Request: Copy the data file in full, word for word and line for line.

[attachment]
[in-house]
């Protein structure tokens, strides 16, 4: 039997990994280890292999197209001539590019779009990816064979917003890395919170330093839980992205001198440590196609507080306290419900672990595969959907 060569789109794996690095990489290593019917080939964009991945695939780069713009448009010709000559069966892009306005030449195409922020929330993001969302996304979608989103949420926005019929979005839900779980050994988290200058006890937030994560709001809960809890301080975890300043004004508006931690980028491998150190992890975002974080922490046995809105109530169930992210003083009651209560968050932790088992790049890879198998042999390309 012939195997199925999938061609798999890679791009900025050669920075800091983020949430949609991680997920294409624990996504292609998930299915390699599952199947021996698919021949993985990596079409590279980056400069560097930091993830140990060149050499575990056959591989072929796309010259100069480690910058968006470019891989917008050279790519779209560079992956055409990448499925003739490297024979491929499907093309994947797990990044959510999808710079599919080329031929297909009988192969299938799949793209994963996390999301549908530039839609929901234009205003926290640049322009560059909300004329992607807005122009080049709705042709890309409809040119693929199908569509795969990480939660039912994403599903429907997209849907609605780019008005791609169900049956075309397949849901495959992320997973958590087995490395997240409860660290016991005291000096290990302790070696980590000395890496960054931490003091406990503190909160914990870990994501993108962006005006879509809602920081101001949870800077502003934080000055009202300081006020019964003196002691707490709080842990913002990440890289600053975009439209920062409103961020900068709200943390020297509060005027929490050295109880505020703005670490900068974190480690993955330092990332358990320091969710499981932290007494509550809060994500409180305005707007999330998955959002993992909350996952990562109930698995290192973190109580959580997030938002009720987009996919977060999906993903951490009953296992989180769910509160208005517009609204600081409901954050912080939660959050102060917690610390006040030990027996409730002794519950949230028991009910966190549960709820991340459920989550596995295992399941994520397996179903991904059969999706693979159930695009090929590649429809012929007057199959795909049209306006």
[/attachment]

[in-house]
């Protein structure tokens, strides 16, 4: 039997990994280890292999197209001539590019779009990816064979917003890395919170330093839980992205001198440590196609507080306290419900672990595969959907 060569789109794996690095990489290593019917080939964009991945695939780069713009448009010709000559069966892009306005030449195409922020929330993001969302996304979608989103949420926005019929979005839900779980050994988290200058006890937030994560709001809960809890301080975890300043004004508006931690980028491998150190992890975002974080922490046995809105109530169930992210003083009651209560968050932790088992790049890879198998042999390309 012939195997199925999938061609798999890679791009900025050669920075800091983020949430949609991680997920294409624990996504292609998930299915390699599952199947021996698919021949993985990596079409590279980056400069560097930091993830140990060149050499575990056959591989072929796309010259100069480690910058968006470019891989917008050279790519779209560079992956055409990448499925003739490297024979491929499907093309994947797990990044959510999808710079599919080329031929297909009988192969299938799949793209994963996390999301549908530039839609929901234009205003926290640049322009560059909300004329992607807005122009080049709705042709890309409809040119693929199908569509795969990480939660039912994403599903429907997209849907609605780019008005791609169900049956075309397949849901495959992320997973958590087995490395997240409860660290016991005291000096290990302790070696980590000395890496960054931490003091406990503190909160914990870990994501993108962006005006879509809602920081101001949870800077502003934080000055009202300081006020019964003196002691707490709080842990913002990440890289600053975009439209920062409103961020900068709200943390020297509060005027929490050295109880505020703005670490900068974190480690993955330092990332358990320091969710499981932290007494509550809060994500409180305005707007999330998955959002993992909350996952990562109930698995290192973190109580959580997030938002009720987009996919977060999906993903951490009953296992989180769910509160208005517009609204600081409901954050912080939660959050102060917690610390006040030990027996409730002794519950949230028991009910966190549960709820991340459920989550596995295992399941994520397996179903991904059969999706693979159930695009090929590649429809012929007057199959795909049209306006």